Last week, I told you my top 5 tips for taking great photos. This week, I’m going to go into a bit more detail about how to get photos of items with plain white backgrounds.
Mastering ‘the white background’ is an easy way to get professional-looking project photos. This is how I take the photos of my stuffed animals for my website, skeins of yarn for my stash and small items that I’ve knitted/crocheted.
So, let’s see how to do it, step-by-step and without fancy equipment!
Step 1: Grab a piece of posterboard and find natural light
Last week, I showed you my setup: a piece of white posterboard taped to a box in front of a window:
The setup really is that easy!
What if you can’t find natural light? I’ve found this great tutorial on how to build a light box for $10, which might work for you. I’ve tried it, and while the box is easy to make, the lights that you need to cast a natural-colored light are pricey. If you use plain desk-lamps, you tend to get a yellowish tinge to your photos. So, trust me when I say it really is easiest to use a window- even if it means you need to take all of your photos at 1pm on the weekends.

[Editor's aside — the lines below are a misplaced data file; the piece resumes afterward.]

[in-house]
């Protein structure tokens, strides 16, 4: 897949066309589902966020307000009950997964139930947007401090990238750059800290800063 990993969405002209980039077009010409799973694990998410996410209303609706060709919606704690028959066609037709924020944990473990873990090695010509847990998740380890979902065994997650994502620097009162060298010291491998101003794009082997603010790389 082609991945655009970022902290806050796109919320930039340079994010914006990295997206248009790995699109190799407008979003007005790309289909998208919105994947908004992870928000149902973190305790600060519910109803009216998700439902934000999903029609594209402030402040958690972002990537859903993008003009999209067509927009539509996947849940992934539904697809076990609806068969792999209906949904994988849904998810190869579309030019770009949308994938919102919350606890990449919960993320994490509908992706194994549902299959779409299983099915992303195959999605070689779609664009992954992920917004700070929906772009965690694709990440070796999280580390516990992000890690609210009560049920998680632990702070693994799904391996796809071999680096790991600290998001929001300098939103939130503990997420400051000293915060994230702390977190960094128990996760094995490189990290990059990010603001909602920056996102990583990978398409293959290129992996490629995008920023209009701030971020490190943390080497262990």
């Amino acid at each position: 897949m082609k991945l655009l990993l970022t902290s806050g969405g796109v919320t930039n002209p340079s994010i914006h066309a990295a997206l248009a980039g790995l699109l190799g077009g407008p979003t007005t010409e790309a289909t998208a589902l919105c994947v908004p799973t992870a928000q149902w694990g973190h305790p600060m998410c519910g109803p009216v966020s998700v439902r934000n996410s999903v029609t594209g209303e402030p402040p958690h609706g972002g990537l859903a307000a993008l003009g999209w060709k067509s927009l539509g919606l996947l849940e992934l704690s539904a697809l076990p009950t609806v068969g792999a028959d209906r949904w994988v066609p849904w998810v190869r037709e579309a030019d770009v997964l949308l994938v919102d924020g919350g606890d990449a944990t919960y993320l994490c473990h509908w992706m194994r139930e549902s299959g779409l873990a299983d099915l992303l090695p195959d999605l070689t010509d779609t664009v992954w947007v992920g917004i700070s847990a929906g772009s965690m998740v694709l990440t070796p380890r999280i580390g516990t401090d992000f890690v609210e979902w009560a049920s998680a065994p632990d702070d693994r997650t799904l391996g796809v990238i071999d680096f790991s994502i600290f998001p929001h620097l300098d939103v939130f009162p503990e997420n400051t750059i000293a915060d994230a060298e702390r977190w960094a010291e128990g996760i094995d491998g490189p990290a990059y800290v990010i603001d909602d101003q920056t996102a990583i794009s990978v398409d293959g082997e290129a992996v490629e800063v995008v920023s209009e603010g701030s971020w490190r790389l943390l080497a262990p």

Step 2: Use the Macro setting
We’ve all seen out-of-focus pictures like this:
Eep! What a disaster! Do I need a better camera? No!
I’m a big believer that you don’t need a fancy camera to take decent photos… you just need to read the instruction manual and know how to use the features that you have. Every digital camera has a ‘macro mode’ (with an icon that looks like a flower), and that’s all you need to get the photo in focus:
Isn’t that much better? You’ll want to use macro mode to focus on items that are close to the camera. No fancy camera needed.
The photo is still a little dark, though…
Step 3: Fix your exposure
Notice how the previous picture, while in focus, is a little dark? You need to increase the exposure (light) level. There’s two ways to do this.
Change the exposure settings on your camera. Most basic digital cameras do this… just read your manual! Here, I took the same photo with a higher exposure on my camera:
Edit the photo to change the exposure settings. Let’s say you’ve already taken the photo… you can also change the exposure in software like Photoshop or PicMonkey (which is free!). Here, I changed the exposure by photo-editing:
As you can see, both of these techniques get pretty similar results, and make a big difference!
Step 4: Crop or paint corners
Cameras, because of the curve of the lens, tend to leave photos with some darkness in the corner. For a totally white background, you’ll want to either crop the photo (cutting the corners out altogether), or use photo editing software to ‘highlight’ the corners and remove the darkness.
Here, I’ve cropped the photo:
And here, I’ve highlighted the corners:
Step 5: Show it off!
Look at your fabulous photo! Show it around, proudly!